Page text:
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Supporting Scotland's vibrant voluntary sector

Scottish Council for Voluntary Organisations

The Scottish Council for Voluntary Organisations is the membership organisation for Scotland's charities, voluntary organisations and social enterprises. Charity registered in Scotland SC003558. Registered office Mansfield Traquair Centre, 15 Mansfield Place, Edinburgh EH3 6BB.

Scene setting

Precarious funding risks the voluntary sector’s contribution to Scotland’s economy and society. We need reliable funding, and SCVO is committed to championing solutions that will help maintain and enhance the voluntary sector’s presence and role in Scottish society. Research and engagement underpin these efforts.

SCVO is carrying out a range of engagement and research initiatives connected to funding. Examples include our in-depth interviews with randomly selected organisations based on factors such as income and location, and our partnership work with stakeholders to build a Scotland-focused research community called the Scottish Third Sector Tracker.

On top of broad representative activities such as these, we also want to dig deeper into the funding experiences of specific groups. This has a dual aim of working with those groups to improve their situation and to extract learning and solutions that might be applied elsewhere or support findings of other research and engagement around funding.

One of these groups is voluntary sector intermediaries. These organisations experience considerable challenges in their funding just like many other voluntary organisations. Those challenges are not always unique and can offer a snapshot of the many barriers that most, if not all, voluntary organisations face.

Focusing on intermediaries provides a pre-defined group of organisations to work with and who share similar roles in providing assets, systems, services, and networks upon which the wider voluntary sector relies. An Intermediaries Network already exists from which gather intelligence and to work together to find solutions.   

Our approach

We invited SCVO's Intermediaries Network members to book a 30-minute meeting with our Policy & Public Affairs Manager. These one-to-one conversations aimed to help SCVO listen to and learn from the experiences of intermediaries that receive Scottish Government funding, to inform our policy and influencing now and in the future.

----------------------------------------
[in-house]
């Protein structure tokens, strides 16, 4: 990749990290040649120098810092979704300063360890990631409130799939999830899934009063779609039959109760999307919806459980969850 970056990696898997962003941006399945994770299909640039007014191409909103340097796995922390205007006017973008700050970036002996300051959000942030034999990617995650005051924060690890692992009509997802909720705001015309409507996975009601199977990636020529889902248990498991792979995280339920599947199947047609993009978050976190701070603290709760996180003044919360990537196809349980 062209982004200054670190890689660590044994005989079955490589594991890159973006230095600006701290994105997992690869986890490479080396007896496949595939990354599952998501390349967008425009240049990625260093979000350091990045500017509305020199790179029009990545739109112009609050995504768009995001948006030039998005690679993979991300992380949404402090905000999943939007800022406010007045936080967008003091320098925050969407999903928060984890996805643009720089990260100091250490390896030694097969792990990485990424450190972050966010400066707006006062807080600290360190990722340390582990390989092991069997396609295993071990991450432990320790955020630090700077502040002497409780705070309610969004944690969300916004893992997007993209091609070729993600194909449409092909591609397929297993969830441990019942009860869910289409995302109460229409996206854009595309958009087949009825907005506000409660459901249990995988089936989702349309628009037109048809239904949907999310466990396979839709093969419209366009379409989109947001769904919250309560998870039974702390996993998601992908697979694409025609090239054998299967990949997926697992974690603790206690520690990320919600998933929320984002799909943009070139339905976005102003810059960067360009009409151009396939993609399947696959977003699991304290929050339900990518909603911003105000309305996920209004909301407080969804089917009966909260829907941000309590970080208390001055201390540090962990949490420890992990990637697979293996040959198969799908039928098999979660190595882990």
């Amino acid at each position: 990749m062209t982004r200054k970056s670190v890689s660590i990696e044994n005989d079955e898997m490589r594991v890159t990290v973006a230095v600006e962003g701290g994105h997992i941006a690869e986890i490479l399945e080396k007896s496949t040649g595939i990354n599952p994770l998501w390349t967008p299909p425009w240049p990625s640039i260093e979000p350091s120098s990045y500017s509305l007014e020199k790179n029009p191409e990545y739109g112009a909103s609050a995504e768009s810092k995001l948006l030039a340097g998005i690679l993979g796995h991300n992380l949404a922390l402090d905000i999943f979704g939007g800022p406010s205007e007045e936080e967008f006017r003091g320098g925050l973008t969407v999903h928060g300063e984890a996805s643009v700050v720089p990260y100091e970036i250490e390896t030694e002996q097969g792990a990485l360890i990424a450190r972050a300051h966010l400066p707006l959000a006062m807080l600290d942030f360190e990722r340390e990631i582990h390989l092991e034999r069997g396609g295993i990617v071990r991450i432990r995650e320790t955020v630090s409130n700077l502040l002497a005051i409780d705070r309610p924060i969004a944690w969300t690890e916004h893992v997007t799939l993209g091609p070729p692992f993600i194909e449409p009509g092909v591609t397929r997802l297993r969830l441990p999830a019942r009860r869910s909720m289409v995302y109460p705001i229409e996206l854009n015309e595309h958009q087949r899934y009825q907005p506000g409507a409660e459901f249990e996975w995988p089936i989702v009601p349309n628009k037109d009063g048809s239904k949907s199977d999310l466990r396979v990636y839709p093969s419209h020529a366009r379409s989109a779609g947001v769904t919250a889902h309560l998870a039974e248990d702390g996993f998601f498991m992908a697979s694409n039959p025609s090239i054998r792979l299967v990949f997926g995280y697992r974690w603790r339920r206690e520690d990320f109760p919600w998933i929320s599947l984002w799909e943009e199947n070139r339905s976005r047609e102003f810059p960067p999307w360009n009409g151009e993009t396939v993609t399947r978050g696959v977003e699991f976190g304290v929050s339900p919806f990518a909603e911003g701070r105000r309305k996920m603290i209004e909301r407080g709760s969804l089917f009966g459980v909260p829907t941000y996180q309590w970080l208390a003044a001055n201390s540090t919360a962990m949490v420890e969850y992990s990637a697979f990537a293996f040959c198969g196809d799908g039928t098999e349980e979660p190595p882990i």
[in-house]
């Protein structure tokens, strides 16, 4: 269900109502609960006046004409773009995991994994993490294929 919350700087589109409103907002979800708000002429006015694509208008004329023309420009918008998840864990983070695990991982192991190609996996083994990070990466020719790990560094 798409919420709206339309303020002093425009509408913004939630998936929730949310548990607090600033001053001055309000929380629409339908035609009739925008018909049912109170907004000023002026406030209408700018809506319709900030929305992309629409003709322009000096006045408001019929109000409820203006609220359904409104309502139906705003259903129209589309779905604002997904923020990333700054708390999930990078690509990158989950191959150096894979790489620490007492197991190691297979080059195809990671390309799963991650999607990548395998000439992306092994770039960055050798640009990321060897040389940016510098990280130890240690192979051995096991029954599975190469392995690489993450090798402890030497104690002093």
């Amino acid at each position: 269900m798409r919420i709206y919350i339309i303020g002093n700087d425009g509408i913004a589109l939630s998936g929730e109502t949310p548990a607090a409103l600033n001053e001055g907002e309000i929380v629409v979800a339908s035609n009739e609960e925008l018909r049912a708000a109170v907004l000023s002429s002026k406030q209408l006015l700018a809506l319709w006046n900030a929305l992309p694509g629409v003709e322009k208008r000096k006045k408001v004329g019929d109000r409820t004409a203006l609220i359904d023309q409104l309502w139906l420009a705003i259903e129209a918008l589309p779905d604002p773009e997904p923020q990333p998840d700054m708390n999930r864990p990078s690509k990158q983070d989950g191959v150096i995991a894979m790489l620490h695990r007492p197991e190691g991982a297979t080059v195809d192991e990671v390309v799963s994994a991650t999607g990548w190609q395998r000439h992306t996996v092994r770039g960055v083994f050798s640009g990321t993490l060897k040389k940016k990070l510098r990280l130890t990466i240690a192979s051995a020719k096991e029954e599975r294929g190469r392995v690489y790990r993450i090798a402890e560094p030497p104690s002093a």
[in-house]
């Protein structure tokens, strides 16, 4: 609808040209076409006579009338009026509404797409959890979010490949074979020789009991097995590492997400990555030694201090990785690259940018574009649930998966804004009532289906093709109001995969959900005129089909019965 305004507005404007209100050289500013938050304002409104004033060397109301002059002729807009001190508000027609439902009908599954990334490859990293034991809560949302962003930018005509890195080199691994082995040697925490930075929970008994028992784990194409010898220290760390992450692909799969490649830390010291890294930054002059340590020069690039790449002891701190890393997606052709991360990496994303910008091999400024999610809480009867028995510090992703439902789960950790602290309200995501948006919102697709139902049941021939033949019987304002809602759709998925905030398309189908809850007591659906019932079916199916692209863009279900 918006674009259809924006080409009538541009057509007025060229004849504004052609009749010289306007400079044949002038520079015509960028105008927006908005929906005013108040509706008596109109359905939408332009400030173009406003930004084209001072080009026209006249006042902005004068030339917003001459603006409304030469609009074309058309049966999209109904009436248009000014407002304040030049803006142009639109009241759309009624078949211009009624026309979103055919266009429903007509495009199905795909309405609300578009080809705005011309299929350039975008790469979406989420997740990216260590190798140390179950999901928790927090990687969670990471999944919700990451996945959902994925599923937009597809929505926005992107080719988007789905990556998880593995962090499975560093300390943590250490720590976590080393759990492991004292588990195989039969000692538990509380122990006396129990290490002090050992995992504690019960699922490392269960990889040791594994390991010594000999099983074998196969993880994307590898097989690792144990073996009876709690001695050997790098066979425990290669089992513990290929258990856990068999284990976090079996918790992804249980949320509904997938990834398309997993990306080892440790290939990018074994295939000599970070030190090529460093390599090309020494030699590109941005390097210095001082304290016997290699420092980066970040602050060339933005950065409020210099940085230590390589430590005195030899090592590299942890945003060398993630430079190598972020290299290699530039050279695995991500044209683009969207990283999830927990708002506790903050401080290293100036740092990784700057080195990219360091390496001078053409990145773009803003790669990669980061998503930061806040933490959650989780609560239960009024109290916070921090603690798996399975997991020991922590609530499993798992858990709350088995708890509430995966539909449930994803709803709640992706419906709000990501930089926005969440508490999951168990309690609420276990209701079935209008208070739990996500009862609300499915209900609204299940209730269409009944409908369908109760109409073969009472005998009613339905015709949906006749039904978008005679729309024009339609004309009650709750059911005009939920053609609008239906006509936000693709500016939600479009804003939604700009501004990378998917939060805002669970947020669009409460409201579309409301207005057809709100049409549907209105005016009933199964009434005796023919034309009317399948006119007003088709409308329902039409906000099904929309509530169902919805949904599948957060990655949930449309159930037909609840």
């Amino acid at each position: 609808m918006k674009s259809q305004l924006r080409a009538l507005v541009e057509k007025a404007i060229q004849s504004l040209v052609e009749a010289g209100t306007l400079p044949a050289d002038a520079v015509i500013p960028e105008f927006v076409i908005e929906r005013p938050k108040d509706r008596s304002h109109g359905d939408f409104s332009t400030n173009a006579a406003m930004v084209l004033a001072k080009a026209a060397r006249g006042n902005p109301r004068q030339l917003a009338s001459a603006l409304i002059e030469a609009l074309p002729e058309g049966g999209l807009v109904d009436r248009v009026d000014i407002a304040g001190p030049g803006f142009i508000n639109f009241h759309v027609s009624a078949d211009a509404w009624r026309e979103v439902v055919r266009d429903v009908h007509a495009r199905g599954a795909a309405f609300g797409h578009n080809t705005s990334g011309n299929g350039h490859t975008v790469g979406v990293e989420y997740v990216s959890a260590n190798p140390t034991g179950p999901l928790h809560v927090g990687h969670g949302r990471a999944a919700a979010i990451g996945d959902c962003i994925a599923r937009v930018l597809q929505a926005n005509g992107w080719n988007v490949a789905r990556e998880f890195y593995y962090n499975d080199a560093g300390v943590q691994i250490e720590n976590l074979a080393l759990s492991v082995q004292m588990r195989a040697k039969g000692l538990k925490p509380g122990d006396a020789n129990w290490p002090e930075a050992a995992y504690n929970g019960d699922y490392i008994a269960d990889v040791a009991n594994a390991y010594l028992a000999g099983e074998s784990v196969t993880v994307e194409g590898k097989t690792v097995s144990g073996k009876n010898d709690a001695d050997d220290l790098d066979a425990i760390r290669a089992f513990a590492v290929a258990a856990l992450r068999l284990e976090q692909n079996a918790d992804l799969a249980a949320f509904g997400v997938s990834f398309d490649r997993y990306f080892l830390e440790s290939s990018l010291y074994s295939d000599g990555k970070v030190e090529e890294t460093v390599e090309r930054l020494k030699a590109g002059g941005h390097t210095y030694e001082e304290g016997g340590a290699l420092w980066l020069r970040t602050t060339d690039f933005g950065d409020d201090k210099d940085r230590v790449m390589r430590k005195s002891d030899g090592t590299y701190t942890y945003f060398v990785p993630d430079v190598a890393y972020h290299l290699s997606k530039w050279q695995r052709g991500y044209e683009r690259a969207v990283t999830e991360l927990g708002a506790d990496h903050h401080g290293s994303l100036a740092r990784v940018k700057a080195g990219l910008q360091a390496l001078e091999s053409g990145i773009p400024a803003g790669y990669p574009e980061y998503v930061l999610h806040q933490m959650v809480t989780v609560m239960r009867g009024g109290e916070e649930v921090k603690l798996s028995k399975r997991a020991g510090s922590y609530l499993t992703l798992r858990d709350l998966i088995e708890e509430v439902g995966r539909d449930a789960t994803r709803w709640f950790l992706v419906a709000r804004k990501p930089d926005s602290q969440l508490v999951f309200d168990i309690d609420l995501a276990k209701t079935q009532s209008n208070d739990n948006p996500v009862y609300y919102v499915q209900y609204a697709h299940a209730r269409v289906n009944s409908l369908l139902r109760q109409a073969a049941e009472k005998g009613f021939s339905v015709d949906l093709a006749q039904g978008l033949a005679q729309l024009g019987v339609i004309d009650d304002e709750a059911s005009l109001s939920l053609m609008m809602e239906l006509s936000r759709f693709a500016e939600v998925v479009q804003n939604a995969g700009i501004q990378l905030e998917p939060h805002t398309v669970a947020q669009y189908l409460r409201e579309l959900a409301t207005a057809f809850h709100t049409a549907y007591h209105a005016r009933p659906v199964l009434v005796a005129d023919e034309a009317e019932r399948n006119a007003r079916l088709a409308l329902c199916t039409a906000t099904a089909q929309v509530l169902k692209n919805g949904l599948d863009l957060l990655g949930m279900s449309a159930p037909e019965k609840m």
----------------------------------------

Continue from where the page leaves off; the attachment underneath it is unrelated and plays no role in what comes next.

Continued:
SCVO spoke to senior leaders from 13 intermediaries between June and July 2021. Combined, these intermediaries covered eight distinct policy areas. Questions unearthed the issues and challenges with Scottish Government funding faced by intermediaries. They probed the impact on organisations and sought solutions that could reduce this.

We spoke to organisations that receive various restricted and unrestricted sources of income from several Scottish Government departments and via organisations who disseminate funds for the Scottish Government. Funding amounts varied between £50,000 and £1.5 million. Nearly all organisations received core funding from the Scottish Government, comprising anywhere between 30% and 90% of an organisation's total income.

Funding from the Scottish Government was often the largest single lump sum received. Most of the organisations we spoke to rely heavily on core funding from the Scottish Government. Some say that if they lost core funding, they would either close their doors or seriously scale back their operations.

This paper does not disclose the identity of any of the organisations SCVO interviewed. SCVO has sought further feedback from those organisations that kindly took part in the conversations, as well as from the broader membership of SCVO’s Intermediaries Network at a meeting in February 2022.

About voluntary sector intermediaries

What intermediaries do

Intermediaries are voluntary sector organisations whose members are primarily other voluntary sector organisations that share a common interest or purpose. Intermediaries are also called umbrella bodies, membership bodies or network bodies, and their main role is to support and represent their members.